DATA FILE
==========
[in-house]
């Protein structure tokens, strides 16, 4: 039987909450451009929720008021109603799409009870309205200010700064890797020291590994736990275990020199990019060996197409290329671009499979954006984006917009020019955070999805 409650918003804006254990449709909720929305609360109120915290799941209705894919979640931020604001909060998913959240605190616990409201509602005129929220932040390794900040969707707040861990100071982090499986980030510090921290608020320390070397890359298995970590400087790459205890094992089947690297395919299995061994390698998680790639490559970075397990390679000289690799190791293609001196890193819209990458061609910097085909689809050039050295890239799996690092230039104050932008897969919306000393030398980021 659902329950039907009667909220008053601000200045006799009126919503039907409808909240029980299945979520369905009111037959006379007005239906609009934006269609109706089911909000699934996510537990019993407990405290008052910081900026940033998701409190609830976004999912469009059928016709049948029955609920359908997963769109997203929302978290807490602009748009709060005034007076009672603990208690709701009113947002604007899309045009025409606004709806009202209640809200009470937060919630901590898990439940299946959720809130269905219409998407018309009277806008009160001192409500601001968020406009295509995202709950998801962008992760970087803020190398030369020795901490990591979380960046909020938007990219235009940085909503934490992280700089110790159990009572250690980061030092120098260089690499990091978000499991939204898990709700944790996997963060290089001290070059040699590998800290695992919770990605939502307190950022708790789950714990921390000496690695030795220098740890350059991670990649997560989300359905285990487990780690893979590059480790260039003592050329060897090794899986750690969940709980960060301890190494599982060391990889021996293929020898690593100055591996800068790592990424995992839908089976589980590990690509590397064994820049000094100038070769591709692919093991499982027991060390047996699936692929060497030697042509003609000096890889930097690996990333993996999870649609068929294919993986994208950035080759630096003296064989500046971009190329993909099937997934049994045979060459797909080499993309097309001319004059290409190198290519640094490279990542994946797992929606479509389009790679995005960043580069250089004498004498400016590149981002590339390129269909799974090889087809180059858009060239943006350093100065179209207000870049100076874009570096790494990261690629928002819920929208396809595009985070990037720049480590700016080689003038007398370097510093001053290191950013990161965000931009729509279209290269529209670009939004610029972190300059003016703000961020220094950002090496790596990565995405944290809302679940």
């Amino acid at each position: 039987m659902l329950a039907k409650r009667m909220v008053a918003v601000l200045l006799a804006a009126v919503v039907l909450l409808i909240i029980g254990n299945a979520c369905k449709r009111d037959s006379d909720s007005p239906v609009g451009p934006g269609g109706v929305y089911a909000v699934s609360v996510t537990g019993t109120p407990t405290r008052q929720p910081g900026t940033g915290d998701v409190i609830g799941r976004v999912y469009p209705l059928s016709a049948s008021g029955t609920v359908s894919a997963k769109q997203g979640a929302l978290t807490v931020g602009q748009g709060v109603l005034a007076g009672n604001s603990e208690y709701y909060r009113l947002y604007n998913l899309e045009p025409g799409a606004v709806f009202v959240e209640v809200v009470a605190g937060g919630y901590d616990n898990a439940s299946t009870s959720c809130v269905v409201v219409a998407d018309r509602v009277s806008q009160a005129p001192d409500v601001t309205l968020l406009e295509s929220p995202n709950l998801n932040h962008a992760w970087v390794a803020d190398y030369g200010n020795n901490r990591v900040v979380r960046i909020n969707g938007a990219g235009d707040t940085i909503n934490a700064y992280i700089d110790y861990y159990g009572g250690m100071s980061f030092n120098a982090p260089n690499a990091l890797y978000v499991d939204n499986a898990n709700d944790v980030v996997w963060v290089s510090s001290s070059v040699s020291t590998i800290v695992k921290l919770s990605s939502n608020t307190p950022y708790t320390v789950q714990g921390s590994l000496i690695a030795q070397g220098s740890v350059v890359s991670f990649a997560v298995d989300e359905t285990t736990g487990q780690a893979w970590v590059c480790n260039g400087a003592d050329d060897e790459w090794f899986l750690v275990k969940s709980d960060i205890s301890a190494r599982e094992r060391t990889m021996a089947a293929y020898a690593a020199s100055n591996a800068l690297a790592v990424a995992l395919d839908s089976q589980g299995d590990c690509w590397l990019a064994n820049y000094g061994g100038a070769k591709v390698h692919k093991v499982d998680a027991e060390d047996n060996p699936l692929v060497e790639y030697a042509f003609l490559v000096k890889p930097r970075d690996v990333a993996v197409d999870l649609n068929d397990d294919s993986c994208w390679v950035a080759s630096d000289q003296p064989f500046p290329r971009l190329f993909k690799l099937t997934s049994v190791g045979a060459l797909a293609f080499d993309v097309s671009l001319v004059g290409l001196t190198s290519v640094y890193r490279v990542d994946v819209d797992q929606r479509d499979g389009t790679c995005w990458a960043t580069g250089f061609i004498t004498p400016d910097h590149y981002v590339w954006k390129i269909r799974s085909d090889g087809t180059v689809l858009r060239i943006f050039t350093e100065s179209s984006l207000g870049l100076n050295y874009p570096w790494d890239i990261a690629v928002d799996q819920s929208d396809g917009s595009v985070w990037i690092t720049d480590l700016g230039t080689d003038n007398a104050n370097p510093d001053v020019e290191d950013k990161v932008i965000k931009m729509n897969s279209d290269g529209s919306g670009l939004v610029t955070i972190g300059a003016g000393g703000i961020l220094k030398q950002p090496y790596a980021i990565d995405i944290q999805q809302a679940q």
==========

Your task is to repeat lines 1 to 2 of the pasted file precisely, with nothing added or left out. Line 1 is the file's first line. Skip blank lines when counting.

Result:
[in-house]
């Protein structure tokens, strides 16, 4: 039987909450451009929720008021109603799409009870309205200010700064890797020291590994736990275990020199990019060996197409290329671009499979954006984006917009020019955070999805 409650918003804006254990449709909720929305609360109120915290799941209705894919979640931020604001909060998913959240605190616990409201509602005129929220932040390794900040969707707040861990100071982090499986980030510090921290608020320390070397890359298995970590400087790459205890094992089947690297395919299995061994390698998680790639490559970075397990390679000289690799190791293609001196890193819209990458061609910097085909689809050039050295890239799996690092230039104050932008897969919306000393030398980021 659902329950039907009667909220008053601000200045006799009126919503039907409808909240029980299945979520369905009111037959006379007005239906609009934006269609109706089911909000699934996510537990019993407990405290008052910081900026940033998701409190609830976004999912469009059928016709049948029955609920359908997963769109997203929302978290807490602009748009709060005034007076009672603990208690709701009113947002604007899309045009025409606004709806009202209640809200009470937060919630901590898990439940299946959720809130269905219409998407018309009277806008009160001192409500601001968020406009295509995202709950998801962008992760970087803020190398030369020795901490990591979380960046909020938007990219235009940085909503934490992280700089110790159990009572250690980061030092120098260089690499990091978000499991939204898990709700944790996997963060290089001290070059040699590998800290695992919770990605939502307190950022708790789950714990921390000496690695030795220098740890350059991670990649997560989300359905285990487990780690893979590059480790260039003592050329060897090794899986750690969940709980960060301890190494599982060391990889021996293929020898690593100055591996800068790592990424995992839908089976589980590990690509590397064994820049000094100038070769591709692919093991499982027991060390047996699936692929060497030697042509003609000096890889930097690996990333993996999870649609068929294919993986994208950035080759630096003296064989500046971009190329993909099937997934049994045979060459797909080499993309097309001319004059290409190198290519640094490279990542994946797992929606479509389009790679995005960043580069250089004498004498400016590149981002590339390129269909799974090889087809180059858009060239943006350093100065179209207000870049100076874009570096790494990261690629928002819920929208396809595009985070990037720049480590700016080689003038007398370097510093001053290191950013990161965000931009729509279209290269529209670009939004610029972190300059003016703000961020220094950002090496790596990565995405944290809302679940």